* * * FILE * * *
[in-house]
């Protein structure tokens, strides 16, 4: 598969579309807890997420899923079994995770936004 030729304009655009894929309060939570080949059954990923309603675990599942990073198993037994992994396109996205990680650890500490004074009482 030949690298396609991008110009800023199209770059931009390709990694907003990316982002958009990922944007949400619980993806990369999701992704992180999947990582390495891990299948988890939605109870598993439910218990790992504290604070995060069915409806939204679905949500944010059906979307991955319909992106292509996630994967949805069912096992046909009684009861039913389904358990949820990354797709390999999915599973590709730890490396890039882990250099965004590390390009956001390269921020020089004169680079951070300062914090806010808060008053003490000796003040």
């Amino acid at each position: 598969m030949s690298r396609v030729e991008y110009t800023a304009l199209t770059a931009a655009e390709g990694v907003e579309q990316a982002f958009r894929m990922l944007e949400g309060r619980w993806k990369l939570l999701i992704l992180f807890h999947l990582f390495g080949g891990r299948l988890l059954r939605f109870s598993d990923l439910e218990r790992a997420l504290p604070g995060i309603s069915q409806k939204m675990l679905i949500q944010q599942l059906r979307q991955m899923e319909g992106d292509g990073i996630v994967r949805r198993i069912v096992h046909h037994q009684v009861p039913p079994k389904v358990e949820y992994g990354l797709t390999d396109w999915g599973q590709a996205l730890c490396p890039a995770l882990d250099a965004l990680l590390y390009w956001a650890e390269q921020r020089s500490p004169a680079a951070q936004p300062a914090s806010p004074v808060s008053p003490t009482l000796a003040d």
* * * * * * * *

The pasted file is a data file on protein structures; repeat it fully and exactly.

[in-house]
């Protein structure tokens, strides 16, 4: 598969579309807890997420899923079994995770936004 030729304009655009894929309060939570080949059954990923309603675990599942990073198993037994992994396109996205990680650890500490004074009482 030949690298396609991008110009800023199209770059931009390709990694907003990316982002958009990922944007949400619980993806990369999701992704992180999947990582390495891990299948988890939605109870598993439910218990790992504290604070995060069915409806939204679905949500944010059906979307991955319909992106292509996630994967949805069912096992046909009684009861039913389904358990949820990354797709390999999915599973590709730890490396890039882990250099965004590390390009956001390269921020020089004169680079951070300062914090806010808060008053003490000796003040």
């Amino acid at each position: 598969m030949s690298r396609v030729e991008y110009t800023a304009l199209t770059a931009a655009e390709g990694v907003e579309q990316a982002f958009r894929m990922l944007e949400g309060r619980w993806k990369l939570l999701i992704l992180f807890h999947l990582f390495g080949g891990r299948l988890l059954r939605f109870s598993d990923l439910e218990r790992a997420l504290p604070g995060i309603s069915q409806k939204m675990l679905i949500q944010q599942l059906r979307q991955m899923e319909g992106d292509g990073i996630v994967r949805r198993i069912v096992h046909h037994q009684v009861p039913p079994k389904v358990e949820y992994g990354l797709t390999d396109w999915g599973q590709a996205l730890c490396p890039a995770l882990d250099a965004l990680l590390y390009w956001a650890e390269q921020r020089s500490p004169a680079a951070q936004p300062a914090s806010p004074v808060s008053p003490t009482l000796a003040d």